Montréal at the Crossroads, edited by Pierre Gauthier, Jochen Jaeger, and Jason Princer
Anderson Paul ()
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Anderson Paul: École Polytechnique Fédérale de Lausanne, http://people.epfl.ch/paul.anderson
The Journal of Transport and Land Use, 2013, vol. 6, issue 1, 101-102
Montréal at the Crossroads, edited by Pierre Gauthier, Jochen Jaeger, and Jason Princer, Black Rose Books, 2009. ISBN : 9781551643434 Montréal is at a potential turning point in its transportation policy, one that most North American cities will reach in the next decade or so. The Turcot Interchange, the busiest and most centrally located node in Montréal’s freeway network, is in very poor condition. It is a maze of elevated ramps towering over the Lachine Canal and Canadian National rail yards. All stakeholders agree that the current interchange needs to be replaced, but the question has become: with what? The Ministère des Transports du Québec (MTQ) has developed a plan to fully rebuild the interchange, expanding capacity, lowering ramps and building some elevated sections on embankments in the process. Other groups have proposed alternate solutions, such as reinforcing the current structure in place, removing the Ville-Marie freeway which leaves the interchange to the east, and developing alternative routes by investing in public transit and bypasses for freight traﬃc. Although this book discusses issues speciﬁc to Montréal, the arguments are applicable to other North American cities. In a general sense, this book discusses whether it is appropriate to rebuild aging highway infrastructure or whether the need for highway infrastructure renewal should be an opportunity to make major changes in the urban transportation network. Each chapter was written by diﬀerent authors and contributes a separate view of the Turcot Interchange and the proposals to rebuild it. The authors of this book range from students to experts in their ﬁelds and come from backgrounds in biology, environmental science, architecture, engineering, and planning. The book relies primarily on academic research but is written in such a way that the individual sections are accessible to readers without experience in the relevant ﬁeld. It might appeal to practitioners and neighborhood activists outside Montréal and could serve as an interesting case study for a transportation policy class.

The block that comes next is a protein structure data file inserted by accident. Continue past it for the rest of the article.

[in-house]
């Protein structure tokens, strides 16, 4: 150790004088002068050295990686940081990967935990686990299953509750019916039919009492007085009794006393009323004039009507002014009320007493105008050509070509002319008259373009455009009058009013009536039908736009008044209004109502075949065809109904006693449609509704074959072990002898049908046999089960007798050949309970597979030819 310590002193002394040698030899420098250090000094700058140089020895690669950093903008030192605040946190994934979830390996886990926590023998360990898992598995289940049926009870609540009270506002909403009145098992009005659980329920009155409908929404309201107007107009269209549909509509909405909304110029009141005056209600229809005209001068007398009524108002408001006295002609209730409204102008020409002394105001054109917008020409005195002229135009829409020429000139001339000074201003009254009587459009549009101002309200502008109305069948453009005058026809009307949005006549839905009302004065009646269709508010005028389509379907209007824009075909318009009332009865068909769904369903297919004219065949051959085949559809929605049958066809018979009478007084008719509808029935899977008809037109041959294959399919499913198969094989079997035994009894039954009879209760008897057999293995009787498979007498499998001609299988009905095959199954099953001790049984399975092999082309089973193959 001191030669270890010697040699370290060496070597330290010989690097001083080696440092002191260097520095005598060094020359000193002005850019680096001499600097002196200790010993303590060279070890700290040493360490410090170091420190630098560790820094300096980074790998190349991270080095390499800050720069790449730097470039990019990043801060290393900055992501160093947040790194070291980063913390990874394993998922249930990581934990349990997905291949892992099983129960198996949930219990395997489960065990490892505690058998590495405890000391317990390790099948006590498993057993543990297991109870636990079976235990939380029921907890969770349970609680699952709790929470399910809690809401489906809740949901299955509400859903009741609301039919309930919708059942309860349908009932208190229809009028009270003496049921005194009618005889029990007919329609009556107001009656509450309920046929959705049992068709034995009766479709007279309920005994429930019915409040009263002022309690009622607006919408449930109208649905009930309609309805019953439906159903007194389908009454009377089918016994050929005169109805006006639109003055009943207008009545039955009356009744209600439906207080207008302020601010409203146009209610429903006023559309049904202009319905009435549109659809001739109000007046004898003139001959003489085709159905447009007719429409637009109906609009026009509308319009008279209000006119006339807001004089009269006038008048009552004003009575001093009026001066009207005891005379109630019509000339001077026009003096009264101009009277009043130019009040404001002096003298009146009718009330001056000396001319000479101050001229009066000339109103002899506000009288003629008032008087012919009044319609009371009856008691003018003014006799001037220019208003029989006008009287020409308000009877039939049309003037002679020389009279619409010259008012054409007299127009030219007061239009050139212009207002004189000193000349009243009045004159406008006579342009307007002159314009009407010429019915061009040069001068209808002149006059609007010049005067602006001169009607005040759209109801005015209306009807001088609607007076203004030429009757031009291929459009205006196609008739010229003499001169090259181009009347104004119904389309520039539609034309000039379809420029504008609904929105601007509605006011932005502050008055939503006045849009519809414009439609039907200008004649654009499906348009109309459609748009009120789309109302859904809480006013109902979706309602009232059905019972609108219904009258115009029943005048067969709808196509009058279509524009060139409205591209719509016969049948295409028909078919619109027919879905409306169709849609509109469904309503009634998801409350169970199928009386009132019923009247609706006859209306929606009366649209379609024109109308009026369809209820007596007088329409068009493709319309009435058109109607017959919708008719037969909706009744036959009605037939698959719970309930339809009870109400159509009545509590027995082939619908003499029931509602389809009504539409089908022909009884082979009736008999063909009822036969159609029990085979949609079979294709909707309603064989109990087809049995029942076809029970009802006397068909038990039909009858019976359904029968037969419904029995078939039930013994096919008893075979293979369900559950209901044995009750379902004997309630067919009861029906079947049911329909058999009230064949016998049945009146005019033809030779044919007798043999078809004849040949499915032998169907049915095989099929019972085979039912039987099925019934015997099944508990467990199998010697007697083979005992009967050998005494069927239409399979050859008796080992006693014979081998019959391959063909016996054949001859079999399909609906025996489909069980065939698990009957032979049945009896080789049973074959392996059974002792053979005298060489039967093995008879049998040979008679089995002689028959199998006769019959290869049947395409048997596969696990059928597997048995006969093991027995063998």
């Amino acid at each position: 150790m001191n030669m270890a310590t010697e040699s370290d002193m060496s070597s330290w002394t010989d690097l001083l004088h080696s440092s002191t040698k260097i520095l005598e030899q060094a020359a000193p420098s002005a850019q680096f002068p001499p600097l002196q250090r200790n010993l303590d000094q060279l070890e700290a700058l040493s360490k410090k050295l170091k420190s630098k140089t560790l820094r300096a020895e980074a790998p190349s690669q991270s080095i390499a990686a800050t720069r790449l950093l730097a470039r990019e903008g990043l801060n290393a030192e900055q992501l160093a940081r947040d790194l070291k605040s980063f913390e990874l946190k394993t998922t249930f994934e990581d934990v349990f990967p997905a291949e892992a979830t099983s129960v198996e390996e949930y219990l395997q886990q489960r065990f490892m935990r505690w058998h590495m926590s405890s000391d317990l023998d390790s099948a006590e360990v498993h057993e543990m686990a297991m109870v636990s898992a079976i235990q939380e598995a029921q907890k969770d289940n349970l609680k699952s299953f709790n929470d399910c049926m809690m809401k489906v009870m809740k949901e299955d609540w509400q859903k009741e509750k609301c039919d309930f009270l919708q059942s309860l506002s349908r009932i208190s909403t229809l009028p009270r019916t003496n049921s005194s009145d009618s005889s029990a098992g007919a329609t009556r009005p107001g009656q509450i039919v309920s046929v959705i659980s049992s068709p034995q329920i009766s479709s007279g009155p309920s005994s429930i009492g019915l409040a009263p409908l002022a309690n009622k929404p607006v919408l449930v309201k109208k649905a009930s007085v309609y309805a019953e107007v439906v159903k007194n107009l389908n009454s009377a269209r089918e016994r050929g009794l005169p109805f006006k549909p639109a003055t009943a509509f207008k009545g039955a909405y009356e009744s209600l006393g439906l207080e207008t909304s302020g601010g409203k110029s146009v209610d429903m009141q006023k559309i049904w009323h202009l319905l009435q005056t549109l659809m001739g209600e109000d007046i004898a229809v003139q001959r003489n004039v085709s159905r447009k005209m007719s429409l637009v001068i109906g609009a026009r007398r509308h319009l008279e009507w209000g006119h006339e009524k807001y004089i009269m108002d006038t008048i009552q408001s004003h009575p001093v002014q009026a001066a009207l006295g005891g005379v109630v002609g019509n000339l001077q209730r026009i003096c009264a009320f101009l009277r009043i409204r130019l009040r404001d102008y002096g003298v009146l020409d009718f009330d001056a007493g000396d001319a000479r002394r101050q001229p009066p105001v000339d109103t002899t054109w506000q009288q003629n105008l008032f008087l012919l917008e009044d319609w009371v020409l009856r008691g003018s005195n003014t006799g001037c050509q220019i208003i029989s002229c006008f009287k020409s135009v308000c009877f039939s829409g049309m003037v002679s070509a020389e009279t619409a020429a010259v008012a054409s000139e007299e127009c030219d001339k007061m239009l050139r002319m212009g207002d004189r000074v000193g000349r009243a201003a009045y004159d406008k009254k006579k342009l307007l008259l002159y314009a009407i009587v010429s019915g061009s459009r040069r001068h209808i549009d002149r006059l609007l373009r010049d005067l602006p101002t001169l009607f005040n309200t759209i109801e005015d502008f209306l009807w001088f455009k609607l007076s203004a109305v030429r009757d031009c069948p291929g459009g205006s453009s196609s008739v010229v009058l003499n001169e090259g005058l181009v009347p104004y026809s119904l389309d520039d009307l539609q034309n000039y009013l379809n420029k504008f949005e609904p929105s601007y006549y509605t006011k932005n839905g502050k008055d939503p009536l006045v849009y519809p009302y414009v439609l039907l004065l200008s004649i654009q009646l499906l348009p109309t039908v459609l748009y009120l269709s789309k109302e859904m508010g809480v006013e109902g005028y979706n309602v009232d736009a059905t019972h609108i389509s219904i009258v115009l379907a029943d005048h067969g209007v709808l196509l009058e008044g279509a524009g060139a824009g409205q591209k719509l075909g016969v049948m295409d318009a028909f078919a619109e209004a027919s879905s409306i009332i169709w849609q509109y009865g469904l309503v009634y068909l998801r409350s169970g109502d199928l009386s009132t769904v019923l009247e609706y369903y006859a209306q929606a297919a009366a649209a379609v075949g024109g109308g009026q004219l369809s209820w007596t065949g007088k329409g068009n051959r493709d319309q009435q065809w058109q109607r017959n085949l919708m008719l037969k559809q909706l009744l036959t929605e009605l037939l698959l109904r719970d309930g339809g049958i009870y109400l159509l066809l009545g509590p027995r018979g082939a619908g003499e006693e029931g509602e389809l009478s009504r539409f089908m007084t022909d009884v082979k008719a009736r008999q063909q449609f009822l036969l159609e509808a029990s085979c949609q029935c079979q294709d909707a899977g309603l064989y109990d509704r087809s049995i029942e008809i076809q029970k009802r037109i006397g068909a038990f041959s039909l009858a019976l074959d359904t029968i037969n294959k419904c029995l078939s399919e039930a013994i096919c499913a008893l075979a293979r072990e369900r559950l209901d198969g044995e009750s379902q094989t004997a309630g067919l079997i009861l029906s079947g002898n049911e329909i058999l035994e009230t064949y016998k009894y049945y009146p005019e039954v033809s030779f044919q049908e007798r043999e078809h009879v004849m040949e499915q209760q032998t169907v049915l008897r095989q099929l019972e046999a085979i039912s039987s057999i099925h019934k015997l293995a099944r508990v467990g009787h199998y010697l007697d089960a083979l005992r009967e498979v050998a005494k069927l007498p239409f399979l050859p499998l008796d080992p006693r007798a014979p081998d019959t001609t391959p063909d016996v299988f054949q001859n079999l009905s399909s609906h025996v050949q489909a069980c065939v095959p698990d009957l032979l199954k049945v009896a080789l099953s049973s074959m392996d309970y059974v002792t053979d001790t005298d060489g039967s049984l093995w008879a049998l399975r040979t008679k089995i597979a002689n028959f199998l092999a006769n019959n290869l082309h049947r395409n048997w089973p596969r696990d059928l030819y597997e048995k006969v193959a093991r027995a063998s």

Keywords: Book review (search for similar items in EconPapers)
JEL-codes: R40 (search for similar items in EconPapers)
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